Also interesting is that the total lines in Kotlin went down too. My working theory for is that we now have less boilerplate in the app, and we were able to remove a lot of view helper & utility code. See this PR which removed nearly 3,000 lines which I’d written over the years:

Build speed ⏳

Test setup

The machine I tested on is a Lenovo P920 with 192GB RAM, and a very fast Xeon Gold 6154 CPU. Needless to say, this machine is not your typical developer setup, so to make the test more realistic I pinned the CPU to its minimum clock frequency:

# Use performance governor to allow tweaking of max freq
sudo cpupower frequency-set -g performance
# Set max frequency to CPU minimum: 1.2GHz
sudo cpupower frequency-set -u 1.2GHz

To prime all of the the remote artifact caches I then ran ./gradlew assembleDebug.

To run the tests, I ran the following command 5 times in a loop:

 ./gradlew --profile \
--offline \
--rerun-tasks \
--max-workers=4 \
assembleDebug

The --max-workers isn’t strictly necessary, but Gradle will use all 64 ‘cores’ available on this CPU by default. Limiting to 4 is more comparable to typical laptop CPUs.

Results

Chart showing median build time of Tivi in seconds. Pre-Compose: 108.71, Mid-transition: 104.15, Entirely Compose: 103.55
Chart showing median build time of Tivi in seconds. Pre-Compose: 108.71, Mid-transition: 104.15, Entirely Compose: 103.55
Chart showing median build time of Tivi

This result surprised me quite a bit because the numbers are so close 👀. To be honest, I was expected the ‘Entirely Compose’ to be quicker by a greater margin, due to the removal of many annotation processors.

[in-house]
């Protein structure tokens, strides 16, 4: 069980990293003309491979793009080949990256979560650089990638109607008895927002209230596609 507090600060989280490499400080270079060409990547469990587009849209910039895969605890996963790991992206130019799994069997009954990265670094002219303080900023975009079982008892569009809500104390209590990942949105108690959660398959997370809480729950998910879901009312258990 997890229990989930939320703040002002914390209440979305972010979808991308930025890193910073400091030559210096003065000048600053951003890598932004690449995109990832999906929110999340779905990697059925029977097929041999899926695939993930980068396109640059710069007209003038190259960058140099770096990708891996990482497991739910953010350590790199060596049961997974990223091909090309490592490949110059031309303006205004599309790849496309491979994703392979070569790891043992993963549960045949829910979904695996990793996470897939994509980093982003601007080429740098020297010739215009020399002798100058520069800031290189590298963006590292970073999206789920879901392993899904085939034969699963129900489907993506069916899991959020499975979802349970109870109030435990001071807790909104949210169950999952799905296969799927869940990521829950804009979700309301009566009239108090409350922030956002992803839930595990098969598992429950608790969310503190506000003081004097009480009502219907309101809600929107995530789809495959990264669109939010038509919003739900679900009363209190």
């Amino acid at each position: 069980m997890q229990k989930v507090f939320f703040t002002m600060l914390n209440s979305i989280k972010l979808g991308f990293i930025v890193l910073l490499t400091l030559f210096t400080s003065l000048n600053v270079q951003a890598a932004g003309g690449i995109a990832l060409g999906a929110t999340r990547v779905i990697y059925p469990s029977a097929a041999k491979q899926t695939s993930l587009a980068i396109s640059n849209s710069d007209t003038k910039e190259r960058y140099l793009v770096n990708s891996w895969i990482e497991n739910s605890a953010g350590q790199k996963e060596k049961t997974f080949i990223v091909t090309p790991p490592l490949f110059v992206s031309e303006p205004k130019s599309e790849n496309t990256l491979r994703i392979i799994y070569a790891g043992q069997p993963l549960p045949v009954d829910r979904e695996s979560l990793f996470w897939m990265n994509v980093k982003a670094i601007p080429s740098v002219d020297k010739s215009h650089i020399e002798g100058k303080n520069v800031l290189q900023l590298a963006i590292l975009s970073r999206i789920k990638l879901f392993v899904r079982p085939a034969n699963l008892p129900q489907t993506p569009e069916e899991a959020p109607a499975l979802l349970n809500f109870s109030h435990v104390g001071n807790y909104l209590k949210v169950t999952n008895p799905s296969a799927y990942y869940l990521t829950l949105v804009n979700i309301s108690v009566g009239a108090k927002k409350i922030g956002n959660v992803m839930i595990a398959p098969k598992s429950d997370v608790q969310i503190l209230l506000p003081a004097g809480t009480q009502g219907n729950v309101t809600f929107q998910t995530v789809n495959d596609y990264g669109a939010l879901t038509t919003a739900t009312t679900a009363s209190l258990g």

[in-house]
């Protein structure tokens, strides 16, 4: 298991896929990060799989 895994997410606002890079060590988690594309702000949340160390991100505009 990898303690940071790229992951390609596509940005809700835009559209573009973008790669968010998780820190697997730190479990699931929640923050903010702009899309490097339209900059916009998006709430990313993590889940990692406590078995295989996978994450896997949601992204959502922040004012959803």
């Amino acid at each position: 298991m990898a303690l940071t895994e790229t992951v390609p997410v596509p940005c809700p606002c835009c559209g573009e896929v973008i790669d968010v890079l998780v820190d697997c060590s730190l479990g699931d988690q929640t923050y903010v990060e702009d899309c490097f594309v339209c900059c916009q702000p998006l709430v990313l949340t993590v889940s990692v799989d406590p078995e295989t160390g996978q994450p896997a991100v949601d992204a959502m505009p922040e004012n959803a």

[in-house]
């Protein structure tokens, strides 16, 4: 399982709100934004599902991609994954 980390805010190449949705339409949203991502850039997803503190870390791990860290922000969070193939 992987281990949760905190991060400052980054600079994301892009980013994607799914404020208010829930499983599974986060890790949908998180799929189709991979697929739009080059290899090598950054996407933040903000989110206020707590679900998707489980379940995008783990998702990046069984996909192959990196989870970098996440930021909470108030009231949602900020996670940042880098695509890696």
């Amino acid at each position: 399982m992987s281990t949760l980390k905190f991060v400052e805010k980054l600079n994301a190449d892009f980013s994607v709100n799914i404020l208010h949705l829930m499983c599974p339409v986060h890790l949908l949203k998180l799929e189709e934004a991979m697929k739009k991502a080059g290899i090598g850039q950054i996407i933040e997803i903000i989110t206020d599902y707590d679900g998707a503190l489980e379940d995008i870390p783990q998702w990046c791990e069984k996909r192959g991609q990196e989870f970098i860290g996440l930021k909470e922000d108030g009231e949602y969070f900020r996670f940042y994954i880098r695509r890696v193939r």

Drilling down into the results shows that kapt execution time remains similar across the runs, likely because we’re still using Dagger/Hilt and Room.

Taking a step back, a 5% decrease in build time is actually very good when you think about everything which the Kotlin Compiler & Compose compiler plugin is doing for us now, such as positional memoization, and fine-grained recomposition. See this article from Leland for more information:

Caveats

Feature work

Dependency updates

I also updated Gradle (from 6.0.1 to 6.7.0), the Android Gradle Plugin (3.6.0 to 4.2.0) and Kotlin (1.3.61 to 1.4.20), all of which can have a large effect on build speed.

Compose is in alpha

Summary

Fruit analogies aside, I think the biggest takeaway for me is that Compose will have a positive (or neutral) effect on most developer metrics. With that in mind, along with the vastly increased developer productivity with Compose, it feels like a no-brainer to me that Compose is the future of UI development on Android.

Android Developers

The official Android Developers publication on Medium